A CITY sci-fi fan has found an interview he conducted with the late author Douglas Adams as a schoolboy – more than 30 years ago.
But Peter Jewell, 48, faces one major problem – it is all in shorthand and he cannot read a word of it.
Peter, then aged 15, concocted an elaborate ruse to secure an interview with the Hitchhiker’s Guide to the Galaxy author after attending a talk he delivered at The Dukes in 1980, following the publication of his famous book the previous year.
He convinced Adams he was the editor of a non-existent fanzine, Dalek, and persuaded a slightly older female fan, the girlfriend of Robert Lawson, an acquaintance from Kendal, to be his secretary. She took down the interview in Teeline shorthand, but it was never transcribed and he never saw her again.
Reading back shorthand relies heavily on context and knowledge of the questions asked, plus the transcriber’s writing style.
So Peter is now hoping to trace the woman in the hope that the half-hour interview can finally be transcribed for himself and other sci-fi fans.
He cannot recall her name and remembers only that she was “blonde and nice”.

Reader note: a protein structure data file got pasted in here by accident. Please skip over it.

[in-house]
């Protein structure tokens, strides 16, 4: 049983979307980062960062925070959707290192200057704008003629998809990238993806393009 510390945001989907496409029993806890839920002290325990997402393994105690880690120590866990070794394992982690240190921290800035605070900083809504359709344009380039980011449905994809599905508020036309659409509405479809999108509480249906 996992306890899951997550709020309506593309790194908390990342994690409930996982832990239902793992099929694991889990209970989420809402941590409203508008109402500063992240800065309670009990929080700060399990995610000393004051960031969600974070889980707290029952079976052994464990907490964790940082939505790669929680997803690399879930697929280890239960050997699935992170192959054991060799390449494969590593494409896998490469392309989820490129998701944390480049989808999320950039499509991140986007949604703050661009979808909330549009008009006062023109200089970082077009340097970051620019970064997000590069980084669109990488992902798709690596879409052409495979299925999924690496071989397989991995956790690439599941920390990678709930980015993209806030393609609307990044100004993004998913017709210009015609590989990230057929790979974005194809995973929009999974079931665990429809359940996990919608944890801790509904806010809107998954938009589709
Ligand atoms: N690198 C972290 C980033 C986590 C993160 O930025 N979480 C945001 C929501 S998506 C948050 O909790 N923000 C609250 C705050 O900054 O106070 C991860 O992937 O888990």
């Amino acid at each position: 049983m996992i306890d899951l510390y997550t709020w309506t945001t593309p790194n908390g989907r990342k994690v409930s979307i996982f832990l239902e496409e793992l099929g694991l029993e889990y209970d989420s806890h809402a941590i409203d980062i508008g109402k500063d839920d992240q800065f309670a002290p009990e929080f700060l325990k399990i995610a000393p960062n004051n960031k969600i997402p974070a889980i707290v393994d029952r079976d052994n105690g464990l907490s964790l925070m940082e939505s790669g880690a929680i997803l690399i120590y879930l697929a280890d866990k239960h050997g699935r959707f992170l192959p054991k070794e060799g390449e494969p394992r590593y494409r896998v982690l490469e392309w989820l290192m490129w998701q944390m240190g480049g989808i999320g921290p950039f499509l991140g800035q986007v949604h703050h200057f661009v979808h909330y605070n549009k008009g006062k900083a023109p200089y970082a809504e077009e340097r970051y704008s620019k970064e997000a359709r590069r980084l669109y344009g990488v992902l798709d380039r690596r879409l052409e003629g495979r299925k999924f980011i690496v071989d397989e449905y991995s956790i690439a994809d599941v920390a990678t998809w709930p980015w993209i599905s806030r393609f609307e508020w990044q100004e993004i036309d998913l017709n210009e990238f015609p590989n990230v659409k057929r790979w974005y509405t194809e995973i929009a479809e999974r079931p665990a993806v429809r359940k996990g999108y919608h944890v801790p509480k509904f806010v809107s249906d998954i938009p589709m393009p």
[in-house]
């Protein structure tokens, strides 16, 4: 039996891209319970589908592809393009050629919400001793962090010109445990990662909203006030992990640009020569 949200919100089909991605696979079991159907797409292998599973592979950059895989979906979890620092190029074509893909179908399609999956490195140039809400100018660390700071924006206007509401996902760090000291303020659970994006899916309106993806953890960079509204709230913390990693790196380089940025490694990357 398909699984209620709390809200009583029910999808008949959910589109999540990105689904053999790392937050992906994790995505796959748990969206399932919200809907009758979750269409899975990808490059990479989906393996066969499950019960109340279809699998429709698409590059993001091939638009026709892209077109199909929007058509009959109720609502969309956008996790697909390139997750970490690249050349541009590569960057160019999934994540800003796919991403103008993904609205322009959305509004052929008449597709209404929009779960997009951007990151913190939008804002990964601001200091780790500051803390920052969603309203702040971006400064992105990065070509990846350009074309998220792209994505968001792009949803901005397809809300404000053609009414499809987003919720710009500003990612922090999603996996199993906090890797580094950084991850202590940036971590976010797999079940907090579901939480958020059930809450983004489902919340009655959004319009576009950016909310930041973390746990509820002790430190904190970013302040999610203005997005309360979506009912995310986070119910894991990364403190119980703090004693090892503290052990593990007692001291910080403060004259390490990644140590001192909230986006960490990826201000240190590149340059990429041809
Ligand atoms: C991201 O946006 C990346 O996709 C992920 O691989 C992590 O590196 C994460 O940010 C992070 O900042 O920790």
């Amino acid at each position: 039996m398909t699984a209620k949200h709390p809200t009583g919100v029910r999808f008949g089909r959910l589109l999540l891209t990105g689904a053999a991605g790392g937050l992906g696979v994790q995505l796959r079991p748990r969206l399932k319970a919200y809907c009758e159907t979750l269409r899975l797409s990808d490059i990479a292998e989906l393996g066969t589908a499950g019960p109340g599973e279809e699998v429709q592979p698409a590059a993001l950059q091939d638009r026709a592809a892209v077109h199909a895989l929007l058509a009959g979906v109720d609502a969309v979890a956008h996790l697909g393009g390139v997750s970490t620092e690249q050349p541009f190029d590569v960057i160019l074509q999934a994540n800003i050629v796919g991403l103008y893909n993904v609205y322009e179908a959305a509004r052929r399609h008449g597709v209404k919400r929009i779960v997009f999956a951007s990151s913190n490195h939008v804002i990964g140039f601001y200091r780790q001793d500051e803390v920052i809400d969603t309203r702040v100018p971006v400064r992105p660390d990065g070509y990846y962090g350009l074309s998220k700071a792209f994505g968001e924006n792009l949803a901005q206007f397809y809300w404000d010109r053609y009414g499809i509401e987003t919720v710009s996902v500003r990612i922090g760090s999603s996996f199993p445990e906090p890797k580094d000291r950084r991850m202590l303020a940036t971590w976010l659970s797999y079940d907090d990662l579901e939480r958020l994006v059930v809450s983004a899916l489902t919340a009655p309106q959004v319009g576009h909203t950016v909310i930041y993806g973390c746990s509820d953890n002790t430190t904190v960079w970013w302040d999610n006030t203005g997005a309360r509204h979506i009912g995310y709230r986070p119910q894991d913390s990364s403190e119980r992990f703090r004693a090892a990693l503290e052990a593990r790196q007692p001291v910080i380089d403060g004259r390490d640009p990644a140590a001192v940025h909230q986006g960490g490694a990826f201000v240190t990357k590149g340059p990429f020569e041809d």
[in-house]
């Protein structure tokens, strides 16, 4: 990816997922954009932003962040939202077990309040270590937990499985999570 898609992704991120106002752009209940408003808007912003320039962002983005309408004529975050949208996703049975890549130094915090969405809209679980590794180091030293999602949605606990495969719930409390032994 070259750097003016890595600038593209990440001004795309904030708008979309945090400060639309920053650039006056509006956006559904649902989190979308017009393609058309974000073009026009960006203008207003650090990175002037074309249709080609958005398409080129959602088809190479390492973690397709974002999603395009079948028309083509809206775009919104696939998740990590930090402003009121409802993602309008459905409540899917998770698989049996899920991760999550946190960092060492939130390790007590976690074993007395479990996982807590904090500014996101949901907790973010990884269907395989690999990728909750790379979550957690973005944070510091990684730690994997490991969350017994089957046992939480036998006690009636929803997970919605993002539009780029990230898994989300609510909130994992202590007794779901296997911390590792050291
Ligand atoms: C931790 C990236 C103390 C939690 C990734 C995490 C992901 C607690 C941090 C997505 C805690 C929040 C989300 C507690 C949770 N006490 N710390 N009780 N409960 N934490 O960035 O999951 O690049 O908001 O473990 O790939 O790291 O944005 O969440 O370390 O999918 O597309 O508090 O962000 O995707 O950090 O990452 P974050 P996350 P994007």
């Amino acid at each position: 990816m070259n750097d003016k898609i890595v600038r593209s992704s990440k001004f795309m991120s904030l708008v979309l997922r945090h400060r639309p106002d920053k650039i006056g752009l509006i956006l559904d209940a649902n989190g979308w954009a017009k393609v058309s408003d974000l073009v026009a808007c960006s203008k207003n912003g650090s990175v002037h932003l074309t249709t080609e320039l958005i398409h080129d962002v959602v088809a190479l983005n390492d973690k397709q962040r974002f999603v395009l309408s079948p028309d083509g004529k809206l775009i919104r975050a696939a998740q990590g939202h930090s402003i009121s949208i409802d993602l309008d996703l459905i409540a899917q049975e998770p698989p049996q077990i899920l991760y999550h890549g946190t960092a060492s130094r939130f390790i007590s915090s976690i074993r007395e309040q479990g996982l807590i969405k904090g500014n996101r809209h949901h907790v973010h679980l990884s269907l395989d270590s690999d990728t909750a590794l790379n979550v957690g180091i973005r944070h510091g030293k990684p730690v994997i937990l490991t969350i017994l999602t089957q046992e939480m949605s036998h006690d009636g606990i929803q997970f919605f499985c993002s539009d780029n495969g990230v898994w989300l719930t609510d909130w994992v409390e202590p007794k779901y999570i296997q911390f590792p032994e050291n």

“She thought it was hilarious,” said Peter, who now buys and sells sci-fi memorabilia, as well as manning Lancaster city centre’s hot chestnut stall in season.
“Douglas Adams was absolutely great. He was very forthcoming – quite candid and quite rude and possibly a bit drunk – so it was very revealing for a 15-year-old. I think he possibly let his guard down a bit because he was being interviewed by a schoolboy.
“We were talking about an idea he had for a Dr Who film called The Krikkitmen, involving cosmic krikkit with planets as balls and something called The Star Goat. He used elements of it, but the movie was never made.
“I read about The Krikkitmen in a science fiction magazine recently, and it sent tingles down my spine remembering my interview.”
Peter, a father-of-two who now lives at Villas Court, Lancaster, said he realised his mistake in not getting the interview immediately transcribed “about an hour afterwards”. “It was one of those things you mean to do that never quite happens,” he said. “I did however write the first issue of the fanzine after the interview as a cover, in case anyone found out what I’d done.”
The Hitchhiker’s Guide to the Galaxy spanned five books and a TV series, while Adams also wrote three episodes of Dr Who and the Dirk Gently detective stories.He died of a heart attack, aged 49, in May 2001.